Dying is a social as well as physiological phenomenon. Each society characterizes and, consequently, treats death and dying in its own individual ways—ways that differ markedly. These particular patterns of death and dying engender modal cultural responses, and such institutionalized behavior has familiar, economical, educational, religious, and political implications. The Handbook of Death and Dying takes stock of the vast literature in the field.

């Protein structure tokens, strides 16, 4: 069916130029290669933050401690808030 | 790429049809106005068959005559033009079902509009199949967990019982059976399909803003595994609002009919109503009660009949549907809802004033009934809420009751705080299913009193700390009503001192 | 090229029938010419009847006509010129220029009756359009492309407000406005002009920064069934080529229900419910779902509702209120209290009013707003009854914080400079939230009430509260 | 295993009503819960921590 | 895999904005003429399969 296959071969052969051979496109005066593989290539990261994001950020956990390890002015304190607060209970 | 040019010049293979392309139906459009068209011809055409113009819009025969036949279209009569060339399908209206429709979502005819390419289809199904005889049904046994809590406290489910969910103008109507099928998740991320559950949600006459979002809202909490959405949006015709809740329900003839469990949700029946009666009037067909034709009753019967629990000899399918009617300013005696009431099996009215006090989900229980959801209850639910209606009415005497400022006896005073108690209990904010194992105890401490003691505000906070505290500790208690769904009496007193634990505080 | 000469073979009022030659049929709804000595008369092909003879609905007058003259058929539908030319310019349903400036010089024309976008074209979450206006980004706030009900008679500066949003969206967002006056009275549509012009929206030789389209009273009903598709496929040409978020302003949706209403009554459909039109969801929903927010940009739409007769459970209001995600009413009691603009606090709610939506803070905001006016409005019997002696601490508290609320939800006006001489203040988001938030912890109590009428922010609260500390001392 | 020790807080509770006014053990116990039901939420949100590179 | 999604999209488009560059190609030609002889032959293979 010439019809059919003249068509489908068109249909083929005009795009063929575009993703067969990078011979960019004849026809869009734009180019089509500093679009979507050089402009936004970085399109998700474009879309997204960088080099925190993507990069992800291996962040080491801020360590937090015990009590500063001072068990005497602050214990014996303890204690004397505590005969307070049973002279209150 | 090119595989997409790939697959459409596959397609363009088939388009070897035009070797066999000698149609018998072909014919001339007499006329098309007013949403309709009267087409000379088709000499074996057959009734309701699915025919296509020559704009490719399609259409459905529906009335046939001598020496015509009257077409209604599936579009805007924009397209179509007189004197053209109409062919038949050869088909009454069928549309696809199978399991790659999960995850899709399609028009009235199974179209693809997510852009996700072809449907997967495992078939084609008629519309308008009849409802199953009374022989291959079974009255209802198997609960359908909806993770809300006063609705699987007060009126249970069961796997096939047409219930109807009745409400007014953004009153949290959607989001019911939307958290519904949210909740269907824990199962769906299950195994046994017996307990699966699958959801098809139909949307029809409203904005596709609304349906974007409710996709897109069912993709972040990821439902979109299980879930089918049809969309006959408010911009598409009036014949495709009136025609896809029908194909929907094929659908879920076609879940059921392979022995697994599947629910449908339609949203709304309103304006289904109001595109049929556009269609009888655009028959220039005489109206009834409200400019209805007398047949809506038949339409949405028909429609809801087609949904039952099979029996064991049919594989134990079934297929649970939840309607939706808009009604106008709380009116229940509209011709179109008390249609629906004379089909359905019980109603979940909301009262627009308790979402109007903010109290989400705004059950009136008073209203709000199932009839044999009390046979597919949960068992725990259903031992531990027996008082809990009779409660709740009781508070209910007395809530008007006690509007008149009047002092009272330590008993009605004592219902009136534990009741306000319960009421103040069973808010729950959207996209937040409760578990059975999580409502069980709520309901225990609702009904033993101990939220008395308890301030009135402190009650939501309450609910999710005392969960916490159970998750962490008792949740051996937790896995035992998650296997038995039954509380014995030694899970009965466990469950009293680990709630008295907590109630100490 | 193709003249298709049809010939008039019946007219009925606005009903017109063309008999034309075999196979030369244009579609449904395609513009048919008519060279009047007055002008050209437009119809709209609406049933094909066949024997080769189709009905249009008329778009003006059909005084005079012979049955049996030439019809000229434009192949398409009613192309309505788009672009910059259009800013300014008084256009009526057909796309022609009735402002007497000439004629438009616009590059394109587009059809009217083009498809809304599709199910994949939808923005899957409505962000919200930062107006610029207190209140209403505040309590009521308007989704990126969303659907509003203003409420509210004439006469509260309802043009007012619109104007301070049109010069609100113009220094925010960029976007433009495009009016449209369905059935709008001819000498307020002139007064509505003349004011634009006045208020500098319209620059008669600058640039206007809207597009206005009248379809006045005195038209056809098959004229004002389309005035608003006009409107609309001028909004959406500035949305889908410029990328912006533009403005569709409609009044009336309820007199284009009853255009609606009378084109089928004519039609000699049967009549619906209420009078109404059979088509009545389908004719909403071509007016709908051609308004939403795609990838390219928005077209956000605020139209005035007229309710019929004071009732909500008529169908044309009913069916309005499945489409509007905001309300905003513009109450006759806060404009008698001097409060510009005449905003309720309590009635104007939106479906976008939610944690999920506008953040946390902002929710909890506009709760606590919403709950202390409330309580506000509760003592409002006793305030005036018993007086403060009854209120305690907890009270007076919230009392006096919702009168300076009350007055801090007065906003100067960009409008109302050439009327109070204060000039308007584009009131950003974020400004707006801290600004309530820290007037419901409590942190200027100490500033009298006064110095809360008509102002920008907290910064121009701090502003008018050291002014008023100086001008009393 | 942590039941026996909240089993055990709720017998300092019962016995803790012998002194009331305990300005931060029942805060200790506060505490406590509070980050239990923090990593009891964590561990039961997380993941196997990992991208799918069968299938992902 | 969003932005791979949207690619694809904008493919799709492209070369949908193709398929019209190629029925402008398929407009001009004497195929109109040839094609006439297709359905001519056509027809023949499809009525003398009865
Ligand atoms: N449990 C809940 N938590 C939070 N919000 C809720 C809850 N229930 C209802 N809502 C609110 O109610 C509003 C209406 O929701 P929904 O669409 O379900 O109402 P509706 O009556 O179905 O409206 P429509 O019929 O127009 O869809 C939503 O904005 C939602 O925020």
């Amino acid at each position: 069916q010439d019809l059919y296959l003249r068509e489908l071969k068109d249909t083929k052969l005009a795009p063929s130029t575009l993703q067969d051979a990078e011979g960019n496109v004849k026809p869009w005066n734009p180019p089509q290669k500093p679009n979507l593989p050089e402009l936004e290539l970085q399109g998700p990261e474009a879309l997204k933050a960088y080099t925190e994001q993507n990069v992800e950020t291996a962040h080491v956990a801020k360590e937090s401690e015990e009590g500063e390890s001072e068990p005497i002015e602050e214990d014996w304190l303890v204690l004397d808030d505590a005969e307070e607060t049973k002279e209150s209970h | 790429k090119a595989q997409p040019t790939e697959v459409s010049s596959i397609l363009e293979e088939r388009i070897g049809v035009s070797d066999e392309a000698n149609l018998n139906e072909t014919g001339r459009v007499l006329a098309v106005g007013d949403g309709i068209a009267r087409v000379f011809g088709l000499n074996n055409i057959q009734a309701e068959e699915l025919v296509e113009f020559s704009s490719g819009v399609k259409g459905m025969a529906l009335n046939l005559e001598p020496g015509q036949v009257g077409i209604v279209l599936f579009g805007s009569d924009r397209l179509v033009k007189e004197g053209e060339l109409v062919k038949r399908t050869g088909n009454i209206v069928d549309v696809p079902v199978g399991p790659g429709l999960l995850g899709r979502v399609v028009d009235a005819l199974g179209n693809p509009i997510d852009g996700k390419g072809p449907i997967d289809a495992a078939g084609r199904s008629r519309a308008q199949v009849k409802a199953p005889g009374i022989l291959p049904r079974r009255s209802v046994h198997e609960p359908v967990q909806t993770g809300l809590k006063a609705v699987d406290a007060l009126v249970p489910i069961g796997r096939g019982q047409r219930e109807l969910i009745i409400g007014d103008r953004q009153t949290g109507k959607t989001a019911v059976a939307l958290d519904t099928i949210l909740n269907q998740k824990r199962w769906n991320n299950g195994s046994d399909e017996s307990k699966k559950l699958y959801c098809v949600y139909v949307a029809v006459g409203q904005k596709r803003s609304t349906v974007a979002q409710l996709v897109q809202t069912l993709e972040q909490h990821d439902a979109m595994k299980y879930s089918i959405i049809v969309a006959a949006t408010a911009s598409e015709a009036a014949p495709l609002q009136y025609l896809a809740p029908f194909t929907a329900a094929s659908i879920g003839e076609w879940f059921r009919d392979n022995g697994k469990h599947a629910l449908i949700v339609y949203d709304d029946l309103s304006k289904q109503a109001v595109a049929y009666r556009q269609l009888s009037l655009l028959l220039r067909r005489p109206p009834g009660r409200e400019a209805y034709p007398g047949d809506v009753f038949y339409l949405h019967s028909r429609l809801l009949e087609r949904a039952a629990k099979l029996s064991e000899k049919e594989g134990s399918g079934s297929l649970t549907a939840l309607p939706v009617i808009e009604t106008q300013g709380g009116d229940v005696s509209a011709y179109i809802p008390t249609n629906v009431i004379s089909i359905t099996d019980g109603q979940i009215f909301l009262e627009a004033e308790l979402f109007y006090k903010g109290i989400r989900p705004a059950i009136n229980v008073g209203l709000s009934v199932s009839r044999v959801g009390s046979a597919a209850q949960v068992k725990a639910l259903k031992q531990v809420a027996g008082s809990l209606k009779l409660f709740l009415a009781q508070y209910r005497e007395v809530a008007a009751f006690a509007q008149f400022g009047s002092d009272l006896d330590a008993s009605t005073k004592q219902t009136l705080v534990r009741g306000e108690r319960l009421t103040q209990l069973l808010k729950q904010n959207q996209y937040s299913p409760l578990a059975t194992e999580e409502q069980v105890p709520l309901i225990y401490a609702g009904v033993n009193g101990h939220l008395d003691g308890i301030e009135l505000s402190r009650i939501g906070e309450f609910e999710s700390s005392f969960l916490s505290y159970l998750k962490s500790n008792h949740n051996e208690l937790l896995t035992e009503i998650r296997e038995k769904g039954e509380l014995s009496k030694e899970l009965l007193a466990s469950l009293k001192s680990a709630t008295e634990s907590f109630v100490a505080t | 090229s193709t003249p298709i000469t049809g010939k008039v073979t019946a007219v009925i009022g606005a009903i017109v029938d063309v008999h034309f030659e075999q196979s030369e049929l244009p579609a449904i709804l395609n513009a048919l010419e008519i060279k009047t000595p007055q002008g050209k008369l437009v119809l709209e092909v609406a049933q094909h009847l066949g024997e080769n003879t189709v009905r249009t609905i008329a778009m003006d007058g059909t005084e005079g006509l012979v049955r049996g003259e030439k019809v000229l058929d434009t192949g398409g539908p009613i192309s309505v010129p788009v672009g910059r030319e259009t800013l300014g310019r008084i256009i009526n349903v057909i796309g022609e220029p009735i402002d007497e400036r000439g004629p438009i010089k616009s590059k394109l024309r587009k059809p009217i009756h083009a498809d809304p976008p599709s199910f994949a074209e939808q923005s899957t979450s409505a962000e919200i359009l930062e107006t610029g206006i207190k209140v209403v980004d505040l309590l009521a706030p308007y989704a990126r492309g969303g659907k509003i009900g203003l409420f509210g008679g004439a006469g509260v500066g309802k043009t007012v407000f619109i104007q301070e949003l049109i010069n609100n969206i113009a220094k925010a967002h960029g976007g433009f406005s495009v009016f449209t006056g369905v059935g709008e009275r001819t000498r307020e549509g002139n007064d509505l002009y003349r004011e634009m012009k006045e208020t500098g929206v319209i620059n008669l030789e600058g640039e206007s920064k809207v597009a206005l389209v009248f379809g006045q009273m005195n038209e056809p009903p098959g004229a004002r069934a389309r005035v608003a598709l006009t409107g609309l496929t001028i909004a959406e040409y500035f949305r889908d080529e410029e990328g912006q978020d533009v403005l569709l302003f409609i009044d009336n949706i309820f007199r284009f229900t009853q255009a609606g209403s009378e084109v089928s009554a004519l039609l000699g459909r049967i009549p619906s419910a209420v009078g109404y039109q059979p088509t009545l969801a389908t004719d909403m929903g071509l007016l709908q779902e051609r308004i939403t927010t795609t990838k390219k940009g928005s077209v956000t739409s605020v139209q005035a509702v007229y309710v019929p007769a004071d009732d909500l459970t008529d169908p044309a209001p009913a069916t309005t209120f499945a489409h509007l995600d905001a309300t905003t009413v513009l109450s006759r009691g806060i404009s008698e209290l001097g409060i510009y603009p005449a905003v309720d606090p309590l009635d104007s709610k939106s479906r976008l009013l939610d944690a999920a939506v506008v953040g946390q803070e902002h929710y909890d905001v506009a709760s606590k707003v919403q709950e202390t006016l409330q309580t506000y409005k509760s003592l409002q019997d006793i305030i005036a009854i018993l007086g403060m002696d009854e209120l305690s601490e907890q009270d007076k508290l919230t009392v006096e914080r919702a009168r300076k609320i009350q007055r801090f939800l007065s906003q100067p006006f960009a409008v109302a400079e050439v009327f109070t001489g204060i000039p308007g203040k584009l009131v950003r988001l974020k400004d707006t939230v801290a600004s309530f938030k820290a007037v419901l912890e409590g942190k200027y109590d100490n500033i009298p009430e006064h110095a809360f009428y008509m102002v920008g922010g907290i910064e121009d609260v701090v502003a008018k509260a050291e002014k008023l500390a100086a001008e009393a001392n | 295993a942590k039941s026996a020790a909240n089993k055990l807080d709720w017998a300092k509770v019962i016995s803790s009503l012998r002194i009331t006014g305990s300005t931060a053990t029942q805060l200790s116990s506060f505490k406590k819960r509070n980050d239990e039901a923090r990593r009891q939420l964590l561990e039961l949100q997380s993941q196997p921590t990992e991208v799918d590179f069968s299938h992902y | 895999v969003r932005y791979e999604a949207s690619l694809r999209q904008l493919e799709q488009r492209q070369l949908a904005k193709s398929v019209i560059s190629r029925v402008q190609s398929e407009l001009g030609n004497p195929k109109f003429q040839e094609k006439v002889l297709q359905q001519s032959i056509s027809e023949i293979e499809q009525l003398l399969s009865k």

We use the termspirit in many ways, to refer to the vitality of a high school team, to the content of beverages, as well as to the position that there are conscious beings that are immaterial. In this last sense, the term fundamentally means independence from matter: either that the creature is an immaterial being or that there is something about the being that acts in an immaterial way, that is, in a way that cannot be fully explained by bodied functions. Other meanings ofspirit are extensions of this idea of immateriality, which we ...

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